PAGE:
The Diamond Library II

The Diamond Library I

Ley was not meant for this kind of work. After only two hours of her allotted time, she began to wonder why she had believed she could do this. She pushed on anyway. She was not a scholar. Her son was the scholar — she felt great pride at his achievements at the College of Tyneros, and grateful that he had been granted a reduced price for admission so that she could fund his education with her meager earnings as a laundress and seamstress.

Perhaps if she had frequented libraries before, and gotten used to the way they were organized, her explorations might have more readily met with success. She had only visited the College on a few occasions, and then only to meet with her son, not with research in her mind. It was her son who had convinced her of the dire need for this expedition, by talking to her about the theories being passed among the scholars at the College.

He would be furious that she had gone. She hadn’t told him her plans, though she had left a note. Not so that he wouldn’t worry, but to ensure that he wouldn’t pursue her. She couldn’t stand the thought of her son being forced to lay with Essalam for information. Essalam, it was said, preferred to be with women, but all of the dragons would lay with man or woman, given the opportunity.

There had been ten dragons for as long as any human knew. Even here, in the Diamond Library, there was no firm reference to the origin of the dragons, or the order in which they were born, or anything of true historical significance regarding the time before Vanaprimax had produced all nine of his children. There were only records of the myths, legends, and theories regarding the dragons which humanity had produced. Ley wondered if Vanaprimax had forbidden his son from recording the truth.

Ley managed to find the section of the library where such things had been recorded. The words in the library were written in a script unfamiliar to her, from the signs to the records themselves, yet somehow, she found herself able to understand the words regardless. It had to be Essalam’s magic at work.

The records themselves had been engraved into flat tablets of diamond, which fit perfectly into slots on the dark wooden shelves. Each tablet had been shaped into a long rectangle, onto which, engraved in tiny, perfectly even letters, was a wealth of information.

There was, of course, what Ley thought of as the primary myth regarding the dragons. Most people thought of it as history, with a sort of religious reverence, yet according to Ley’s son, scholars agreed that it was only what ancient people had believed or guessed to be the most likely version of events.

Vanaprimax came first. He was the Elder Dragon, and the progenitor of all nine of the others. It was said that he created the language of spellcasting even before he began to bear his young. Some myths claimed he created Draevum itself, by carving it out of the endless earth that filled all of creation. He was the greatest and strongest of the dragons, said to be able to reach up and touch the ceiling with his feet planted on the floor. To look upon him, to gaze at his scales, was like looking into a vast darkness of unknowable depth, in which all the colors of the world were trapped, never to escape.

He brought Onosang the Watcher into being as a lesser reflection of himself. While Vanaprimax’s scales were the black of an open void, Onosang’s were the black of utter ending, from which no light ever reflected. His eyes, however, were a misty purple, through which it was said one could see into far-off places. This mirrored his ability to manifest magical eyes, which he could send out to observe far corners of the world.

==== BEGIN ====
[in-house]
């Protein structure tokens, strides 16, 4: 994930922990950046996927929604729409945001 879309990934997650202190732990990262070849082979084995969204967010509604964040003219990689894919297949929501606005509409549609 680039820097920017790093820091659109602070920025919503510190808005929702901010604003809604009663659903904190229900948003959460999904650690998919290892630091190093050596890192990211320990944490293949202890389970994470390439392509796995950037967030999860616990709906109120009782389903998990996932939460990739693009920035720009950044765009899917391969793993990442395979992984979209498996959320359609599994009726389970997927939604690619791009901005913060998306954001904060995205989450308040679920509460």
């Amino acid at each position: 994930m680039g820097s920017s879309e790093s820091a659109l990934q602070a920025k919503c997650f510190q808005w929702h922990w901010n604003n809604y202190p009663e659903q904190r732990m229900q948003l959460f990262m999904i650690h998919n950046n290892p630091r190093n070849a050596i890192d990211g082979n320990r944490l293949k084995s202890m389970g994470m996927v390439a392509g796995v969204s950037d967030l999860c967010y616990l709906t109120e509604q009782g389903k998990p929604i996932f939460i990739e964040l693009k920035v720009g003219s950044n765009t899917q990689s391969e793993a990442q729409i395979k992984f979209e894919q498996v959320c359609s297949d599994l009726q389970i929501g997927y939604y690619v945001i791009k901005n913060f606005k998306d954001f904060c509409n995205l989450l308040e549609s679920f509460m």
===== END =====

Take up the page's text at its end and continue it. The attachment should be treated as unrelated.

Feeling that Onosang’s appearances left much to be desired, Vanaprimax created Sophonalia to bring more beauty into the world. Her delicate white scales contrasted sharply with those of her father and brother, as did her lithe form and eternally graceful movements. While her father wished to convert the world to dragon kindred because he believed in the dragon’s superiority, Sophonalia wished to bestow her beauty on the world, and only chose the most beautiful beings with which to propagate.

With one child of black scales and another of white, Vanaprimax felt that the world lacked color. He thus created his third child Kiraimorvid the Passionate, whose brilliant red scales and wingless, serpentine body contrasted greatly with the features of his siblings. Kiraimorvid’s breath inflamed emotions and, some said, inspired creativity. Kiraimorvid’s kindred often had an extra set of limbs, as Kiraimorvid himself was possessed of eight legs.

Next came Volphyret, smallest of the dragons, though she still towered above any mortal beings. Vanaprimax gave her domain over the sky. With her four wings, she flew with greater agility and acumen than any of her other siblings, and her natural ability to manipulate the air to blow in her favor only furthered her strength. Unlike her siblings, Volphyret had feathers in shades of green rather than scales, and she showed great preference toward avians when choosing beings to bear her kindred.

Vanaprimax granted the seas and the waterways to his fifth child, Talonile, whose power over water and her ability to breath within it left her uncontested among her siblings in her claim over the lakes and rivers. She held primarily to the Dragon Sea, so named because her efforts had converted nearly everything that lived within it into her kindred. No humans dared settle on its borders or sail its waters, as harsh retribution befell any who disturbed Talonile’s children.

Though often unintentional, the dragons’ great stature and sheer potential for unintentional destruction has great capacity to wreak havoc on the world. Vanaprimax had no desire to destroy humanity or any of Draevum’s life, and so in his next child he instilled the desire and the capacity for cultivation. Krrgotst the Unyielding granted vitality and strength to all life within his domain. His kindred were strong, tough, and prone to nurturing those around him, and of all the dragons, he was the only one with kindred among plants as well as animals and insects.

Some scholars wonder if Vanaprimax regarded his next child as a mistake, for, though all of the Dragons obey their father, Hierosal the Bright came closest to defying him. Around Hierosal, the world was constantly bathed in daylight, making magic harder to work, but his true signature was his desire to bring order to the word. Not only had he been known to insinuate himself into governments in order to improve their structures, he had raised entire nations to the ground for falling prey to what he considered to be corruption and chaos. And, some said, he had either created the Dragong Laws himself or convinced his father to implement them.